Status epilepticus is defined as continual seizures that last for more than 5 minutes.
This condition should be distinguished from cluster seizures, where a number of separate seizures occurs over a period of hours.
In dogs, then may be life-threatening due to consequent hyperthermia.
Status epilepticus can be observed in idiopathic epilepsy, the most common form of seizures, but has also been reported associated with brain tumors such as oligodendroglioma, hepatic encephalopathy associated with portosystemic shunt and with milbemycin toxicity in breeds with known Ivermectin and Multi Drug Sensitivity.
Dog with non-responsive status epilepticus have a poorer prognosis.
- Monteiro R et al (2012) Canine idiopathic epilepsy: prevalence, risk factors and outcome associated with cluster seizures and status epilepticus. J Small Anim Pract 53(9):526-530
- Hasegawa D et al (2012) Long-Term Survival in a Dog with Anaplastic Oligodendroglioma Treated with Radiation Therapy and CCNU. J Vet Med Sci 74(11):1517-1521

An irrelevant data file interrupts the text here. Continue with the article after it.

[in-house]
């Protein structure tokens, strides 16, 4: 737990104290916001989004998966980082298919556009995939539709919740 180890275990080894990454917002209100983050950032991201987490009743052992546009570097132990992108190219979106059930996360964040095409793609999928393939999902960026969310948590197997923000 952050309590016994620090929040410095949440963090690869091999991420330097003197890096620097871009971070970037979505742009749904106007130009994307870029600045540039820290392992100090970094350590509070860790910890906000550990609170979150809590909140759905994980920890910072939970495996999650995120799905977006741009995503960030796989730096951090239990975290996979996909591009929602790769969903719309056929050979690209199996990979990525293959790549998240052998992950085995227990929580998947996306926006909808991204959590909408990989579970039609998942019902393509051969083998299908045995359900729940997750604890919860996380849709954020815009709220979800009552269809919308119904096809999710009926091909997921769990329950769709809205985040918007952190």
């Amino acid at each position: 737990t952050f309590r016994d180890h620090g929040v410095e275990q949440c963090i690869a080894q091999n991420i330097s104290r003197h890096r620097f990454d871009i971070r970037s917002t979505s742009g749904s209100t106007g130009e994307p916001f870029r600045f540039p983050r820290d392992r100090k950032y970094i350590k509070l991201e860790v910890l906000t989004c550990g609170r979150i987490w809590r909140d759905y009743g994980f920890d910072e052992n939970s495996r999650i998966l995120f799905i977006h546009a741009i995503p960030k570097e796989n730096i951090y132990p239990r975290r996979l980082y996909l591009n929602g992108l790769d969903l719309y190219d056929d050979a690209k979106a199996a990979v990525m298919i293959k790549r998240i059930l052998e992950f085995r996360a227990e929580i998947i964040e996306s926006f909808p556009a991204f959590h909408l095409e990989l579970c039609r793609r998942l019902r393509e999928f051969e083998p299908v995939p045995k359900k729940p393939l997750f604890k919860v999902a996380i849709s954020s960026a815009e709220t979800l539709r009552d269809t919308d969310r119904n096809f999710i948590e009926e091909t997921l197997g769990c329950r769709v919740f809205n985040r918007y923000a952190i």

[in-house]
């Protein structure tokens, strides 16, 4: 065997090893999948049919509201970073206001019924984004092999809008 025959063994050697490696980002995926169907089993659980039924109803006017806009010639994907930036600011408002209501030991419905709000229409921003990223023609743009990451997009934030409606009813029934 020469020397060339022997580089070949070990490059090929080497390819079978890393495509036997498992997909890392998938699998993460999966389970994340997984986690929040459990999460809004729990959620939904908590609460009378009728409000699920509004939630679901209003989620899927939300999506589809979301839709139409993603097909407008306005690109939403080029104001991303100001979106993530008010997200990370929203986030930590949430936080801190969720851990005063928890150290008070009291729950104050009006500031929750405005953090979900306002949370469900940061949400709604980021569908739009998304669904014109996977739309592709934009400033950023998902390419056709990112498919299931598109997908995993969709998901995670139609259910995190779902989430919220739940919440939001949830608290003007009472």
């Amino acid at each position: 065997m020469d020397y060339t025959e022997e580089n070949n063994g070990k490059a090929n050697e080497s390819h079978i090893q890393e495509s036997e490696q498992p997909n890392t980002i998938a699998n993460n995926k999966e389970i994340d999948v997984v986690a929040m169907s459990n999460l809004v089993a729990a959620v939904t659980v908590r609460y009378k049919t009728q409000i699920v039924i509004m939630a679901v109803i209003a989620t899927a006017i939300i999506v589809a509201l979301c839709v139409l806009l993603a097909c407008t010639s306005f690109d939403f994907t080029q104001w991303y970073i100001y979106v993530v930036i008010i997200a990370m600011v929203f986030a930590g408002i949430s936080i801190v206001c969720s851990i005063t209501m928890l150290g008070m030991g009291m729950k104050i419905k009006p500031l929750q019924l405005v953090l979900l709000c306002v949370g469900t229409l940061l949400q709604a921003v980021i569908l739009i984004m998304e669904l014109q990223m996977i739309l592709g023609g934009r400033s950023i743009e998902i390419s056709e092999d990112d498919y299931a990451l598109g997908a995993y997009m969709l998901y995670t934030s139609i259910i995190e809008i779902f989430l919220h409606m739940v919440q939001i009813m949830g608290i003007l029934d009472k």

- Burkhardt W et al (2012) Milbemycinoxime intoxication in a Miniature Australian Shepherd dog. Schweiz Arch Tierheilkd 154(8):345-348
- Hardy BT et al (2012) Double-masked, placebo-controlled study of intravenous levetiracetam for the treatment of status epilepticus and acute repetitive seizures in dogs. J Vet Intern Med 26(2):334-340
- Arrol L et al (2012) Aetiology and long-term outcome of juvenile epilepsy in 136 dogs. Vet Rec 170(13):335